BY ERIN GILMORE
Great riders have a way of making what we do seem so simple. It’s how they give us confidence. After watching Olympic gold medalist Will Simpson teach a two-day clinic at Rutledge Farm in Middleburg, Virginia, I was full of confidence as I headed home. I went straight to the arena with my horse to try the opening exercise that Will had begun the clinic with on the first day.
It was so simple: walking over a single pole on the ground, in a tight figure eight pattern. The goal was to change direction over the pole, with the new inside leg stepping cleanly over the pole in each direction. Then doing the same thing at the trot. Then again at the canter, with a new change of lead over the pole.
“The biggest part of my teaching and riding career is distance and flexion,” Will said. He is based in Southern California, and has spent much of his summer season picking up grand prix wins at Summer in the Rockies, in Colorado. “This is my three step formula to creating the distance, and it works walking a rail. Picture it as riding a figure eight at the walk over the ‘jump.’ Try to do it as tight as you can – get back to it on as few steps as possible. Then trot. Then at the canter, as you switch leads over the pole, get a little bit of lift every time you switch leads.”
The three riders who kicked off the morning, Gavin Moylan, Amanda Smith and Katie Paige, handled this task with aplomb. They made their “distance” at each gait, providing a textbook illustration to Will’s narration of the exercise. Their horses stayed relaxed, got lighter in front, rounder, and careful over the pole. It was a perfect set up to the gymnastic exercises that followed on day one of the clinic. Day two also began with poles – ridden at the canter in a straight line over varied distances.
The message was clear: accuracy over fences starts with accuracy on the flat.
But as great riders (and the rest of us) also know, what looks simple is not always so. This test of accuracy is clearly one that I need to spend more time with; back at home, my horse and I overshot, and understepped the change of direction over the pole, many times. Suddenly I was asking myself, ‘I’m riding, but do I really know where my horse’s feet are?’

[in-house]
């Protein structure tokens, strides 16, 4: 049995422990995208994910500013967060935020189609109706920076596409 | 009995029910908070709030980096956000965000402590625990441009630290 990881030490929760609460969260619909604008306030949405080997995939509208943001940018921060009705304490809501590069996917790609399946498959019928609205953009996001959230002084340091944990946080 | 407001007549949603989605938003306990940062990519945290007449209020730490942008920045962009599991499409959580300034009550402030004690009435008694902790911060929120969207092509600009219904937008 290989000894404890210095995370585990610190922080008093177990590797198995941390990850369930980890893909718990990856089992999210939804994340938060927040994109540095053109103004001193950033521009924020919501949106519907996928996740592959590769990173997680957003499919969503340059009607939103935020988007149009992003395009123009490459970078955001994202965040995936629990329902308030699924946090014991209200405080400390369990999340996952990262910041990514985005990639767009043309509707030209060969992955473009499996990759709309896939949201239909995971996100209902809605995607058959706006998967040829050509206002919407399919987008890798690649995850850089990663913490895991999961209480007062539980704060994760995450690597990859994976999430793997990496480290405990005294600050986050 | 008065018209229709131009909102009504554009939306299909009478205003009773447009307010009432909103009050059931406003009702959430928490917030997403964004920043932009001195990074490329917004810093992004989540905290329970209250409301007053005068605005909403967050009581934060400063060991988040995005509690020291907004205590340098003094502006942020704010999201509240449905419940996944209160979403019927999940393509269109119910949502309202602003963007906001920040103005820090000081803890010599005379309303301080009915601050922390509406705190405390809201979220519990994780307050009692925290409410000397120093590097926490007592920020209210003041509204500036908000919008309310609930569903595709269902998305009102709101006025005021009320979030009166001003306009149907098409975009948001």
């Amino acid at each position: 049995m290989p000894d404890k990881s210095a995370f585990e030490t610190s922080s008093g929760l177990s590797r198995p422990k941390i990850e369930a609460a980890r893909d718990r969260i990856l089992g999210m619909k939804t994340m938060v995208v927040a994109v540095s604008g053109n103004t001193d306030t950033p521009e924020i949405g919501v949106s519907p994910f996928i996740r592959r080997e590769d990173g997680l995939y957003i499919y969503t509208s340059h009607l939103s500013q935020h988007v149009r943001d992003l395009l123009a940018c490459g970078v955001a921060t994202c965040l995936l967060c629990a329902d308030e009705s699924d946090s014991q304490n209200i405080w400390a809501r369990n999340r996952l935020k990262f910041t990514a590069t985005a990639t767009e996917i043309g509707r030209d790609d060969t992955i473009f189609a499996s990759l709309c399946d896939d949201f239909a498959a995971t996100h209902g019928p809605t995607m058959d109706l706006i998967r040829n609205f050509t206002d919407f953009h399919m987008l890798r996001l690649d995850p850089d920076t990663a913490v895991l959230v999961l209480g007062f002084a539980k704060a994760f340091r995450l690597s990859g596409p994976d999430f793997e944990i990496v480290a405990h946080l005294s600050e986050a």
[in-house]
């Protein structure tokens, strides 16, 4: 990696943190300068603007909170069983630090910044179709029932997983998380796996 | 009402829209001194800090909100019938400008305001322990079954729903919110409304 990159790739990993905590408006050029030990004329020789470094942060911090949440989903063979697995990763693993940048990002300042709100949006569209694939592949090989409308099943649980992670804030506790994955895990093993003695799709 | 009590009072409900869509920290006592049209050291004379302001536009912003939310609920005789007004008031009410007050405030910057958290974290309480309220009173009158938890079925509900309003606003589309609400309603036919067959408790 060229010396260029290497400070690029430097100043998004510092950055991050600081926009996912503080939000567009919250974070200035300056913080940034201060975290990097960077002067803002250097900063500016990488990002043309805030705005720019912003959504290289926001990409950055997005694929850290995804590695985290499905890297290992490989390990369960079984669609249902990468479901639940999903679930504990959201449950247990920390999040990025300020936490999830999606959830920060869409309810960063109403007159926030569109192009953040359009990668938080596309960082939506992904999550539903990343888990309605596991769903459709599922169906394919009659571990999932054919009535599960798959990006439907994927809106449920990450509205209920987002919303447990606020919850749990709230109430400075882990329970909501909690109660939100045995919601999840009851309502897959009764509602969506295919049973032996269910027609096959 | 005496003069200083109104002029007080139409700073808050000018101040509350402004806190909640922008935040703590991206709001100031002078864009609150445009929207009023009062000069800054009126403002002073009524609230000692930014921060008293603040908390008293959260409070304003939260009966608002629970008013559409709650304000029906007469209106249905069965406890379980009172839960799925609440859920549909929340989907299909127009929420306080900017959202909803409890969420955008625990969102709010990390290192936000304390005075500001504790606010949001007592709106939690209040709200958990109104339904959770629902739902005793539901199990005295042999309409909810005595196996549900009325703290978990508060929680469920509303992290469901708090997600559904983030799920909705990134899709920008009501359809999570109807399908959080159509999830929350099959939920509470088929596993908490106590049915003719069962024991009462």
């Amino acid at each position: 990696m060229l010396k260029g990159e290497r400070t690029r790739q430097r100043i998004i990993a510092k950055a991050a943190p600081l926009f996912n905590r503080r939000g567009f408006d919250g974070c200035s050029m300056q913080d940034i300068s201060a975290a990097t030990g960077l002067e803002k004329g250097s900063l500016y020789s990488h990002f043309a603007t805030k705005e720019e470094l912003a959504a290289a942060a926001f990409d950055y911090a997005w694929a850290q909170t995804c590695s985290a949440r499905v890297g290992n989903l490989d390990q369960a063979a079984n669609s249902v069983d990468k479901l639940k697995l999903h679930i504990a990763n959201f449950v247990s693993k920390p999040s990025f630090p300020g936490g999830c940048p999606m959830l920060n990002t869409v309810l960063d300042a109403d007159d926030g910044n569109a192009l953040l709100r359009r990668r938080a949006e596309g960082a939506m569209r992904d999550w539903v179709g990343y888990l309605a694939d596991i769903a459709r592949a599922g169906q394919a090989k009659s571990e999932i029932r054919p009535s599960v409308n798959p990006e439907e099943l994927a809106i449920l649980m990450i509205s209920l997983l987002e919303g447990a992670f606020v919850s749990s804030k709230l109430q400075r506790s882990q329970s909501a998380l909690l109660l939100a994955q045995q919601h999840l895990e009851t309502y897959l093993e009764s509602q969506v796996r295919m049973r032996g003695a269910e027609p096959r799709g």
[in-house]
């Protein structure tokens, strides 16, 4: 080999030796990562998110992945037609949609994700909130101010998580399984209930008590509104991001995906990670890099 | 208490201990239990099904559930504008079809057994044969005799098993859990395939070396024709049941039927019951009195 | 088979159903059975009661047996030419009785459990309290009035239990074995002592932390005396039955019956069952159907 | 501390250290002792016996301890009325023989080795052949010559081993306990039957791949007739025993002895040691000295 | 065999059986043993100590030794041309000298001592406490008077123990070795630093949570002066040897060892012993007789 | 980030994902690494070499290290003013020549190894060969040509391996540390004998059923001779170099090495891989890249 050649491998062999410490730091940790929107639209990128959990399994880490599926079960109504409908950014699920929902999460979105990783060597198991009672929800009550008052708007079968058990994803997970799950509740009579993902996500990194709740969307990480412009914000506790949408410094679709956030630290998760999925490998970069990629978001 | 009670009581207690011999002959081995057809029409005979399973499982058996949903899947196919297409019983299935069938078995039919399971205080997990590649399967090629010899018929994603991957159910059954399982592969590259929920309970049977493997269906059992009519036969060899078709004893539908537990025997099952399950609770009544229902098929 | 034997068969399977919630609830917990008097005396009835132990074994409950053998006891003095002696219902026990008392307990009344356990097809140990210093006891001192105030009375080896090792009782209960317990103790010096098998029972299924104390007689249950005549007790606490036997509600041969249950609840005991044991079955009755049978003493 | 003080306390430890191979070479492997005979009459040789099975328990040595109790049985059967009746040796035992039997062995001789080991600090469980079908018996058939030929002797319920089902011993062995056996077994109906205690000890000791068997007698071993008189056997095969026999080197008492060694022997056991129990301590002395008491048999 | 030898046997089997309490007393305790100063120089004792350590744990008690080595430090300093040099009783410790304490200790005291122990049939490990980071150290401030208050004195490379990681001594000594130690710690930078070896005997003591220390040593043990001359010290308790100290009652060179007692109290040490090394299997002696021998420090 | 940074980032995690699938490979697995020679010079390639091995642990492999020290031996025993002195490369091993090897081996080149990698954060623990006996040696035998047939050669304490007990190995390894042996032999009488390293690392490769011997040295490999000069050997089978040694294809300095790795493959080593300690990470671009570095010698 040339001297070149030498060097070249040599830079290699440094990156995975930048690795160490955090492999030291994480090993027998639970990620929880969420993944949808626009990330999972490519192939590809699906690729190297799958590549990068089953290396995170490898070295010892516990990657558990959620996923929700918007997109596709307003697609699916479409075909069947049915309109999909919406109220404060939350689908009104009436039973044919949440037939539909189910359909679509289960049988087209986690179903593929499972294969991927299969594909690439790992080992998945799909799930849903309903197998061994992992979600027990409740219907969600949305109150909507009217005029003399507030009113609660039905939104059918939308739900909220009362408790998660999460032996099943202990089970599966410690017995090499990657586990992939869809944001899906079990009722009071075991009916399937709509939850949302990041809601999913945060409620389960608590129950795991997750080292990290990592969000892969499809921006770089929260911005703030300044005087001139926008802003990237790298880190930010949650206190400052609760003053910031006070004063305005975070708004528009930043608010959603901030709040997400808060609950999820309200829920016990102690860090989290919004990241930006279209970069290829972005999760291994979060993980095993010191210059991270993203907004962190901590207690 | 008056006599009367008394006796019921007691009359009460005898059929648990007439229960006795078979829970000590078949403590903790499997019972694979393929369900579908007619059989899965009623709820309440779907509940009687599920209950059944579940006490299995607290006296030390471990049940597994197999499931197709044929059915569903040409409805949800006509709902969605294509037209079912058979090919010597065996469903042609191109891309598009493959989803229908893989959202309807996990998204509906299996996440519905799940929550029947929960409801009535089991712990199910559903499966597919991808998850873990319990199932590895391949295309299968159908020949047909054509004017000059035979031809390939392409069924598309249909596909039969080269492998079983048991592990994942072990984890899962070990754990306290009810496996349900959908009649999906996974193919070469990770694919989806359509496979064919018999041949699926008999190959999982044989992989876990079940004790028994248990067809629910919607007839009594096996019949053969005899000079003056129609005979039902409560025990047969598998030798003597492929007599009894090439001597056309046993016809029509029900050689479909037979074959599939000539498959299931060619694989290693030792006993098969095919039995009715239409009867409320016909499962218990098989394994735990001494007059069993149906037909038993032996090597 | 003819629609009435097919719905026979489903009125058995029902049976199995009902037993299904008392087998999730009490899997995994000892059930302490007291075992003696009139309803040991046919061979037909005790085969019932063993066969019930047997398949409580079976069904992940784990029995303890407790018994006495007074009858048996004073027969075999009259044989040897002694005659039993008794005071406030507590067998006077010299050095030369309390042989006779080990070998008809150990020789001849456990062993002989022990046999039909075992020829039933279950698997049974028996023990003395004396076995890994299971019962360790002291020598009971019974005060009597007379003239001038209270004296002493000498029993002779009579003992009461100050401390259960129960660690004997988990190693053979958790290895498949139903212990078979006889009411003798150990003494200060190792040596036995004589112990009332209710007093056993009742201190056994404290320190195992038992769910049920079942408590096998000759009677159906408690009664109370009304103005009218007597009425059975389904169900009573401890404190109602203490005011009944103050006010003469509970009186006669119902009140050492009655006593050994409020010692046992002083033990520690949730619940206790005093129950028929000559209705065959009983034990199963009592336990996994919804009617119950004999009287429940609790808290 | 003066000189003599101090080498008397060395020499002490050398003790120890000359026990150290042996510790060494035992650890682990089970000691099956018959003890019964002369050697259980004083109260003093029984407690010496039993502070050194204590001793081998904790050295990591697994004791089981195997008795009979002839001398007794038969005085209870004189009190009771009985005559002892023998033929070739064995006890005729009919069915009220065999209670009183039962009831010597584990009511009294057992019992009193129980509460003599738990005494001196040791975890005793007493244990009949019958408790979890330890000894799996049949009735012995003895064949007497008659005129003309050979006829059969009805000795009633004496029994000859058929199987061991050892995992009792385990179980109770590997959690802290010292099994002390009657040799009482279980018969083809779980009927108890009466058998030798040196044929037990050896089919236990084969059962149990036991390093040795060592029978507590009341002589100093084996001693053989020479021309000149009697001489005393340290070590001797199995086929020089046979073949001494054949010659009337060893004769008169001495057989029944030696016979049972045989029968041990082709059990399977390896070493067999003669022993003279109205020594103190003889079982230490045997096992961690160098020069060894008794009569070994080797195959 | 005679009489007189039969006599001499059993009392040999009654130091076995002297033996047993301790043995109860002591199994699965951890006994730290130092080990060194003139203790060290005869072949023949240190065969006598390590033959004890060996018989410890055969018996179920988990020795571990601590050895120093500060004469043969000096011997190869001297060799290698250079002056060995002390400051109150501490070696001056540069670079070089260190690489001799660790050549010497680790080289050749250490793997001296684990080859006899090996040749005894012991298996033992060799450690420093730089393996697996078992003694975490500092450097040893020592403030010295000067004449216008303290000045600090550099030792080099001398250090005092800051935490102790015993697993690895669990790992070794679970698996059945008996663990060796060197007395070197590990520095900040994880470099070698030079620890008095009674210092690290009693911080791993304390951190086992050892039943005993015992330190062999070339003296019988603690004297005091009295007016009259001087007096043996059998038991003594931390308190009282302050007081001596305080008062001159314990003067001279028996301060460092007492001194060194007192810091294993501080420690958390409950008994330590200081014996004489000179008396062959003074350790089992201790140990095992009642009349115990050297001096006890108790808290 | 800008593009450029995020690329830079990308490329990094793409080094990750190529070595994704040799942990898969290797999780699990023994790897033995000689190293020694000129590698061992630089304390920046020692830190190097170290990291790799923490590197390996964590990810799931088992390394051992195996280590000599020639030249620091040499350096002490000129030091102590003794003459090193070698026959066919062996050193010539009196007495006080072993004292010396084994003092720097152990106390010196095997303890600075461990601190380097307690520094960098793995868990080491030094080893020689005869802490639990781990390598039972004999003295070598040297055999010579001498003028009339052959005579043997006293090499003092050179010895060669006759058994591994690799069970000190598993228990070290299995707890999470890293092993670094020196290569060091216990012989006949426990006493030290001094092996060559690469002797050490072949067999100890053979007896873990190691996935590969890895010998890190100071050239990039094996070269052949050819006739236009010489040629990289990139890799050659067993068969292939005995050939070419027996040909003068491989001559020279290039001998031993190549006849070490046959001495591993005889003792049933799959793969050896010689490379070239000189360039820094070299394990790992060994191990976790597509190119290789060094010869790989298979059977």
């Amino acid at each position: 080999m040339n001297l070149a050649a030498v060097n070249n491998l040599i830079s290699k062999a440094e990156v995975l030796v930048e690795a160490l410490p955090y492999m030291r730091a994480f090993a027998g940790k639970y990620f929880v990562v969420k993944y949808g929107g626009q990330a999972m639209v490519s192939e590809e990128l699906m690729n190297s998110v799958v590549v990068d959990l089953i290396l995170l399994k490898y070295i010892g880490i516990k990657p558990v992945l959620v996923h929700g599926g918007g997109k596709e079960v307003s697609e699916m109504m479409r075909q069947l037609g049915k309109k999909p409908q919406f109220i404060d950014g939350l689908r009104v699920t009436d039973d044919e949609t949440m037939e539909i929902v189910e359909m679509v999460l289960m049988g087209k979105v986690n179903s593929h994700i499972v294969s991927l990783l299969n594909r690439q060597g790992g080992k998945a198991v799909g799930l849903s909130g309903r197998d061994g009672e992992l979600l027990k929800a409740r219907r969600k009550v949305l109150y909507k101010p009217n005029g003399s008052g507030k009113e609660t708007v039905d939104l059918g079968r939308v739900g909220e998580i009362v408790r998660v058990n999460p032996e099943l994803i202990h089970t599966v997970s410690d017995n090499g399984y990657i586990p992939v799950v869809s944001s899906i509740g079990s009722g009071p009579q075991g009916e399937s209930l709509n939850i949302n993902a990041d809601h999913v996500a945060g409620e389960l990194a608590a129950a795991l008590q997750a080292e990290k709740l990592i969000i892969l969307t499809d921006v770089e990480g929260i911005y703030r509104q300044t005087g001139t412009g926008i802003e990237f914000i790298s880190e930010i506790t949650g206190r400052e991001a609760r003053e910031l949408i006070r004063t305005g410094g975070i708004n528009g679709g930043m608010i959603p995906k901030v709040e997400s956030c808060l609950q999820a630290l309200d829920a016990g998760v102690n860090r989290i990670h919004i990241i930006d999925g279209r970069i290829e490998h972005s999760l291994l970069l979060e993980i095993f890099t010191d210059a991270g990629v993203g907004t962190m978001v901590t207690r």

Will, who taught three height levels each day of his clinic, put each height section through this exercise. With a newfound appreciation for distance, each section jumped up to their height level over gymnastics on day one, and course work on day two.
“I like the horse to figure out what their job is with gymnastics, so that on course, we’re together thinking about having the rails up,” Will said.
The value of accuracy over a single pole was just one of the many things that riders—as well as us observers—took away from this clinic. Will, who famously rode the uber-sensitive, red hot stallion Karlsson vom Dach tall the way to Olympic team gold at the 2008 Beijing Olympics, knows a thing or two about refining the message, and working in small steps for a greater outcome.
Kate Paige’s mount was a fiery gelding who got hotter and flatter over the fences. While the pair jumped clear over their first course, the pace was uneven and Will saw room for improvement.
“This horse does what I call rambling on,” he said. “It starts good, then lights up. I love horses like that. You have to be the tranquilizing force in the mix. Quiet down with soft hands, and average it out.”
Schooling two fences with an emphasis on smoother turns, and working on softer downward transitions (“Stretch, sink, leg, close fingers down to a halt,” Will said) made for more responsiveness and ultimately, a better ride. Will’s coaching, refreshingly low key and replete with positive reinforcement, set the riders up for attainable goals without stressing the horses.
“There are only four things that we need to do to show jump,” Will said. “Go forward, slow down, turn right and turn left. And we spend our entire careers trying to perfect that.”
Back at home with my horse, I’ll be mulling that over, as I make turns over a pole in an inspired pursuit of accuracy.
Rutledge Farm, a privately owned venue that was formerly a Thoroughbred racehorse facility, recently finished a complete renovation. The facility plans to host more clinics in the near future as part of its Olympic Gold Medalists series. Mclain Ward taught a clinic there this past June, and Philip Dutton, Chris Kappler and Leslie Howard will all be teaching clinics at Rutledge this fall.